Bookcase Location: MIDDLE SHELF – Permanent CollectionA more accurate subtitle would read ‘Behind the Lines in the Candy War Between Hershey’s & Mars’ because killing each other sweetly is what these dualing empires do. Akin to a David Lynch film, you know the car crash is coming, but you want to watch the accident anyway – in all its beautiful danger & delectable carnage. Full of intrigue, espionage, & double-dealings, this amounts to a business manual written as a novel. The Providence Journal nails it on the book jacket: a Euro style, century-old battle for hearts & stomachs reminiscent of Barbarians at the Gate, about an industry that’s anything but sweet.
Brenner goes far inside to unmask Wonka, interviewing deep-throat / cut-throat covert operatives, off-the-cuff yet on-the-record, including a few right on the grounds of Mars’ headquarters located in McLean, VA – just down the block from the CIA.
The Emperors, of course, are Forrest Mars & Milton Hershey. Both built dreams &, as cagey businessmen, staggering fortunes. One could’ve amassed even greater wealth (drawing a modest salary & keeping profit margins to 3% instead of the industry norm 7%) while the other, a populist, gave all his away to charity. The former erected a global empire; the latter a utopian city.
Hershey’s outsells its foe in America; internationally Mars rules the battlefield… making each of their slogans ring true: ‘The Great American Chocolate Bar’ belongs to Hershey’s while ‘The Sweetest Things on Earth Come from Mars’.
Combatants to the bitter end, backchannels have nonetheless been opened between them, almost civil war-like, obscuring front lines & which side of the divide is who & where, beginning when Hershey’s originally supplied Mars of its essential raw material – cocoa.
In fact, the world’s most popular confection – M&Ms – inspired by chocolate lentils coated with sugar candy eaten in the Spanish Civil War, stands for the initials of Mars & R. Bruce Murrie, son of Hershey’s longtime president (& Milton’s best friend), William Murrie. M&Ms were christened during a brief charm offensive in 1940. The Federal Govt had severely rationed cocoa during that other war – WWII. Forrest Mars deceptively leveraged his relationships to tap Hershey’s exclusive supply. The story goes that Milton Hershey made a foolhardy speculation on the commodities market in the late 1930s & suffered a financial beating at the time. Once rationing took effect, however, his surplus stockpile appeared a latent stroke of genius. Throughout it all, Mars got what it wanted – continuous flow.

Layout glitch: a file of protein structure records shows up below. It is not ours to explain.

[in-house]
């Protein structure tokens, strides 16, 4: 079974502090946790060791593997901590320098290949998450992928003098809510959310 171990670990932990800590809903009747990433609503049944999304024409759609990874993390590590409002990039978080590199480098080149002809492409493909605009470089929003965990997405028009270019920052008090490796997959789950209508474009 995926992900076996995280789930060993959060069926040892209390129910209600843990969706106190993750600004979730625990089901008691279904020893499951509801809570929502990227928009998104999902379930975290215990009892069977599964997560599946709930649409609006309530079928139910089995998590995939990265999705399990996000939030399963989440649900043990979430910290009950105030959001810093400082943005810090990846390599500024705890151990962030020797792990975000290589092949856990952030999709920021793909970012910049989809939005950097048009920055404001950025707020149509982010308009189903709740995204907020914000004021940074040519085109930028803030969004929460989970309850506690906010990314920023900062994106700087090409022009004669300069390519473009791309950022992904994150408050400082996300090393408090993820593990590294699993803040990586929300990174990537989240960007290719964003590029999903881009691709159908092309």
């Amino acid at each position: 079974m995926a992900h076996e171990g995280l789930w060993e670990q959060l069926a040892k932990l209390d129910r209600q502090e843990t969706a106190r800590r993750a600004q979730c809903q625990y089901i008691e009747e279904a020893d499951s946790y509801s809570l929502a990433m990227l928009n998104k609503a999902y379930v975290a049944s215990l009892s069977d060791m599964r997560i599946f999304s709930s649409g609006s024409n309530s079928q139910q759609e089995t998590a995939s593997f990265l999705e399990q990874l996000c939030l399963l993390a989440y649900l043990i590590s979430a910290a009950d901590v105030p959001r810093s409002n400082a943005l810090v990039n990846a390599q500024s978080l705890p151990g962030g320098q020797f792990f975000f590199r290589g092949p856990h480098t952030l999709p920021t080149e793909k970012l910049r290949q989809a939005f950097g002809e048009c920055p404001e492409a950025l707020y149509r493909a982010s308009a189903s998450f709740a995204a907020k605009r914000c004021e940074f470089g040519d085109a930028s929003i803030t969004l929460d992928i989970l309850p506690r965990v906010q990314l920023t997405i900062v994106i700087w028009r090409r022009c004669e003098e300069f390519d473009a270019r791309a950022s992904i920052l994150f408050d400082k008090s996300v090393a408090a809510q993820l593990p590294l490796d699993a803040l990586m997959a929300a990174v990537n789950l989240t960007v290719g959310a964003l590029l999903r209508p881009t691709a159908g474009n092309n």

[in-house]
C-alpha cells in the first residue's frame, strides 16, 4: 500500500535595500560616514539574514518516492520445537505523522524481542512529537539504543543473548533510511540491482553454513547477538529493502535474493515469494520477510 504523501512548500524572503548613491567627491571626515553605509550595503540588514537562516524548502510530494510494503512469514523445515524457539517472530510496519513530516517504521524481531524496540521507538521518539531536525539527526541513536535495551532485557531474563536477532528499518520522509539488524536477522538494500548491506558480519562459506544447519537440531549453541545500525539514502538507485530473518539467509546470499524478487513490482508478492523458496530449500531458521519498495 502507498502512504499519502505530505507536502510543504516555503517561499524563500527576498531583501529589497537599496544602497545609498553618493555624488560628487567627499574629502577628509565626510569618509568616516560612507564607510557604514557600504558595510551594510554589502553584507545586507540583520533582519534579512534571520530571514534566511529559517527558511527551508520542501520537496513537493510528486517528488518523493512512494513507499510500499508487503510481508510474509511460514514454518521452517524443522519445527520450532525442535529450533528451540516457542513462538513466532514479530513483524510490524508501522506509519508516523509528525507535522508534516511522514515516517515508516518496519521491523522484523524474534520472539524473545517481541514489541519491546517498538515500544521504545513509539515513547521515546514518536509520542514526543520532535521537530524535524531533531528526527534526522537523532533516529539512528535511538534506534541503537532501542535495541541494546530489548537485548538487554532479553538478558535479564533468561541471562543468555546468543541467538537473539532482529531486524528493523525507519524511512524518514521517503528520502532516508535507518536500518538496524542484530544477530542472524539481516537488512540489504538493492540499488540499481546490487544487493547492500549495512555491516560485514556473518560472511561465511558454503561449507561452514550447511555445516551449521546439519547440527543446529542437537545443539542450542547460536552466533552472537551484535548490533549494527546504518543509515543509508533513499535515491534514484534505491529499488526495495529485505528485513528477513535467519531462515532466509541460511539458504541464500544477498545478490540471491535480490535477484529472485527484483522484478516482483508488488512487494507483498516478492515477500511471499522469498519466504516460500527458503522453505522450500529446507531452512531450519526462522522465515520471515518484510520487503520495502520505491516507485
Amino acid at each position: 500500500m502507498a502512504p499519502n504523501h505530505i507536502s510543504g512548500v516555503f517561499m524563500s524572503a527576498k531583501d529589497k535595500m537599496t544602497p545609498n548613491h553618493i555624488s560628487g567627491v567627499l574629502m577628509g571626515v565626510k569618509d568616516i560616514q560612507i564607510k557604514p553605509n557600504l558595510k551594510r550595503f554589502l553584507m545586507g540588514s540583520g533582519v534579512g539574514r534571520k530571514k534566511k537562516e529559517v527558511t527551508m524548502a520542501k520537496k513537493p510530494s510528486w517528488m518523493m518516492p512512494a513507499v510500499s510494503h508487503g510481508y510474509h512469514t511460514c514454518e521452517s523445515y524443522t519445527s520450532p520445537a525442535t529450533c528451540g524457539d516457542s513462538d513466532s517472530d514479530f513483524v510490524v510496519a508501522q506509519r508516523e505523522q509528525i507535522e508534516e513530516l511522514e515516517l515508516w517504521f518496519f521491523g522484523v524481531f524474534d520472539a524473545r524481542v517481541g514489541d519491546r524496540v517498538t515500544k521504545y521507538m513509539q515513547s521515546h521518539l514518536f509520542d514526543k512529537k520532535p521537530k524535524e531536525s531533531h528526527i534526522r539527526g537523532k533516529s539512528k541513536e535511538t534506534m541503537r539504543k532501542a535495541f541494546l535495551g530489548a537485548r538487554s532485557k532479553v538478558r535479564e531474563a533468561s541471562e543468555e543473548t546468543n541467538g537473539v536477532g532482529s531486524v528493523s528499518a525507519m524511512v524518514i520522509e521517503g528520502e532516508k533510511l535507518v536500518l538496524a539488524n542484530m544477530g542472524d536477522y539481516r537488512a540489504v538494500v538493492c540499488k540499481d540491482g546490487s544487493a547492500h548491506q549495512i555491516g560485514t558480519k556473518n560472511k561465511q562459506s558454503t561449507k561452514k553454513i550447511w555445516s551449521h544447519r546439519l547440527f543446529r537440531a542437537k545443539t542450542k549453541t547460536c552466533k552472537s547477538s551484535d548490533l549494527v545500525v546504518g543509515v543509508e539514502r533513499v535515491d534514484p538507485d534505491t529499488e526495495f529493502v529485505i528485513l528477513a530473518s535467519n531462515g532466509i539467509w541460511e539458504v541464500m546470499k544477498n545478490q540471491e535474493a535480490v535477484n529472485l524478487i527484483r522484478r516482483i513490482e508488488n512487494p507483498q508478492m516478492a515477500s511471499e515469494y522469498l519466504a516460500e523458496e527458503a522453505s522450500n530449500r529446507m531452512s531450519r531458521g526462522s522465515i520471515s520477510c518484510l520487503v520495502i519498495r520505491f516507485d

Payback came years later when a couple of Mars’ marketing executives were flipped & went to work on behalf of Hershey’s instead, implementing tactics learned & perfected at Mars based on greed, rivalry, secrecy, & paranoia. Candy Business 101 includes prominently displaying products right along the checkout counter at the height of a 10 year old; monopolizing retail racks with nothing but Hershey’s by paying ‘slotting fees’ (essentially bribery); promotional campaigns, & line extension. None of these spared Hershey’s from the market’s wrath in the ‘70s when the nickel candy bar collapsed due to another round of spiraling commodity costs. It was then forced to raise the price on a product that had also shrunk in size while Mars hummed along unaffected with its Milk Way bar which contained cheaper stuff, its main ingredient being air. As a safeguard, both companies now trade in hedge funds, futures contracts, & options. Mars even puts its proximity to the CIA to strategic use: satellite imagery & computer models measuring the combined effects of weather forecasts on the quality & size of upcoming harvests, economic trends, consumption patterns, political developments, & a myriad of other factors.
In the 21st century, the battle is fully joined, the war grinds on (including Mars’ $70 million “center of excellence” just 10 miles from Herhsey’s PA HQ), & nowadays Brenner might be staked out in the digital underground, ideally embedded to report the sequel.